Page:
Unfortunately, if the doctor in question does not trust birth, he or she will be inclined to medically manage as much of the process as possible. In my humble opinion, this is a sign that he/she has a fear of birth to the point that they feel a need to dominate and control every aspect of the event.

Trust Birth

As an advocate for natural birth, I would not want to put my trust and body in the hands of such a provider. Personally, I trust Allah’s design of our bodies and accept the fact that birth is unpredictable and much of it uncontrollable. I also recognize the many inherent safeguards that our Creator has built into the pregnancy and birth process. Having said that, I also understand the value of childbirth education. Learning about these safeguards allows us to prepare for birth in order to work with our bodies to maximize them.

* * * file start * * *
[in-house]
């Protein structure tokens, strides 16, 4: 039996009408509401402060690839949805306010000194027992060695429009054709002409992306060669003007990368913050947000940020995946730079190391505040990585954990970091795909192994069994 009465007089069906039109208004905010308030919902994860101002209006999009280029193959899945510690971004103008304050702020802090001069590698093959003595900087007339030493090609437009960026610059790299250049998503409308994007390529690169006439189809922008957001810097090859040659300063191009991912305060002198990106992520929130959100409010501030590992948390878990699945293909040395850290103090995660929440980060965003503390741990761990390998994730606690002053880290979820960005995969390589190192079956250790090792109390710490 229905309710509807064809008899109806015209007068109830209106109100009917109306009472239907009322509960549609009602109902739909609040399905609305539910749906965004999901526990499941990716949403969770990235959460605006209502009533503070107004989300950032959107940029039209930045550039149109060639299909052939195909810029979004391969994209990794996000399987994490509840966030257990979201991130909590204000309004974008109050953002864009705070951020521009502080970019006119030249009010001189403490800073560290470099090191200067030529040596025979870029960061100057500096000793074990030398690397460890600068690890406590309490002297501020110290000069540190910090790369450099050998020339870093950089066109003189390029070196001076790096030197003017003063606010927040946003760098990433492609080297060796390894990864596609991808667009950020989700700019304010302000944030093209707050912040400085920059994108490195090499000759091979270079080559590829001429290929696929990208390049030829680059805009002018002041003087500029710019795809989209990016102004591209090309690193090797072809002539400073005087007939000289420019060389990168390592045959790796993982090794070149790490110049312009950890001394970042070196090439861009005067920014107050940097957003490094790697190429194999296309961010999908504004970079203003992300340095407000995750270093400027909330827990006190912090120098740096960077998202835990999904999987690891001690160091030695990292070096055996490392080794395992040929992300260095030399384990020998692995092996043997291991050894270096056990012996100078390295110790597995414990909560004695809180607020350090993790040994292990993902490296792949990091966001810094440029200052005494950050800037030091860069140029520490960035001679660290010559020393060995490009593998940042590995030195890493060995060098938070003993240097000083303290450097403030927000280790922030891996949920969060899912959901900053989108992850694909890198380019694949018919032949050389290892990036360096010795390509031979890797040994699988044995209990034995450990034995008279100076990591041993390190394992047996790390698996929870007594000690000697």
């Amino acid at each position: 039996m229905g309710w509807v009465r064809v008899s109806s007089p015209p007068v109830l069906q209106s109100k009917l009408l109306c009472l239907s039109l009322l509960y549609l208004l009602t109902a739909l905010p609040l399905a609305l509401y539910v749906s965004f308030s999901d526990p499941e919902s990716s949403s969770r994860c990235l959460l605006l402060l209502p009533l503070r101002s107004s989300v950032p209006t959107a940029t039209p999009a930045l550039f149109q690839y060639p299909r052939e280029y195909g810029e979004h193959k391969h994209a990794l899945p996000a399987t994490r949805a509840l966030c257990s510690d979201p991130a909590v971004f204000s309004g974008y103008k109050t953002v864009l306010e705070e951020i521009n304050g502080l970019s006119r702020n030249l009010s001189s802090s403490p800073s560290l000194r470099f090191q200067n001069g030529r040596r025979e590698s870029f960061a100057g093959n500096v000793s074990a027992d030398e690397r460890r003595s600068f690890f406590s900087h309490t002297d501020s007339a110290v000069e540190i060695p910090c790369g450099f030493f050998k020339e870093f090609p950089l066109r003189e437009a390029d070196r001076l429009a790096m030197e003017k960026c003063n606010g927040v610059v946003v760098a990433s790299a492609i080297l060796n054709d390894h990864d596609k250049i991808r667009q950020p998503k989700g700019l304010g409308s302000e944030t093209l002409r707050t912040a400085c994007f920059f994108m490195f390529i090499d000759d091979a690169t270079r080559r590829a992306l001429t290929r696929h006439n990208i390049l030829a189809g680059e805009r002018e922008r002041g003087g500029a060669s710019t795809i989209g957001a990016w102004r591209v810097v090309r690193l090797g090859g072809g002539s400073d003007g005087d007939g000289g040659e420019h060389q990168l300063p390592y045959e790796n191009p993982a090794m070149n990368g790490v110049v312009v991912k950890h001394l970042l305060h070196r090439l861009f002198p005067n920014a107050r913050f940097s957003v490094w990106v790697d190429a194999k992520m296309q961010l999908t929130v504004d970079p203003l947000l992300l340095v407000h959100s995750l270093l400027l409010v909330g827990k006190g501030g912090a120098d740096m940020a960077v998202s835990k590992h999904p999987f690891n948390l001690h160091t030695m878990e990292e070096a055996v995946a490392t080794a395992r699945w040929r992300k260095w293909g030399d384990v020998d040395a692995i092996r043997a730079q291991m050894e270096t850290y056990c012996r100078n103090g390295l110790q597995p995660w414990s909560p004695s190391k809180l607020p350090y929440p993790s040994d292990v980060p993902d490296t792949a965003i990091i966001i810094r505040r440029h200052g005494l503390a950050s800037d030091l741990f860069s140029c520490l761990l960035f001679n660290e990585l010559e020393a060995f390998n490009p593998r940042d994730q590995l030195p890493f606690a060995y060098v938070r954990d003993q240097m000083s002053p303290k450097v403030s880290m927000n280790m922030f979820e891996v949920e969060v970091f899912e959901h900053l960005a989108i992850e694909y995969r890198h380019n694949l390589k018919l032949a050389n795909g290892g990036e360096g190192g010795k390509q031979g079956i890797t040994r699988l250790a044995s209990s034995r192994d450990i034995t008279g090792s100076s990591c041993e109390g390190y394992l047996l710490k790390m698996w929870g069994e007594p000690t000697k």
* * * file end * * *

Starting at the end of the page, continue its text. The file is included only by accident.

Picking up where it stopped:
Respect for Doctors

In all fairness to doctors, I must express my respect for their training in pregnancy and labor abnormality. They are the experts and our safety net when complications do arise.

Additionally, true postmaturity is an illness and means more than simply past estimated due date. In fact, it is a real risk for babies as the placenta ages and is not able to adequately nourish the baby. However, only seven percent of babies go beyond forty-two week gestation. Even of those that do, true postmaturity is extremely rare.

As for the perception of their need to manage or control the birth process we should consider three factors:

1. Medical training teaches about complications and interventions to reduce risks and save lives. Often times, doctors prefer induction because they can’t guarantee that something bad might not happen if they wait.

2. Since they are trained to intervene, many doctors never actually observe or participate in completely natural, non-medical births. Because of this, they may find it hard to trust the natural process.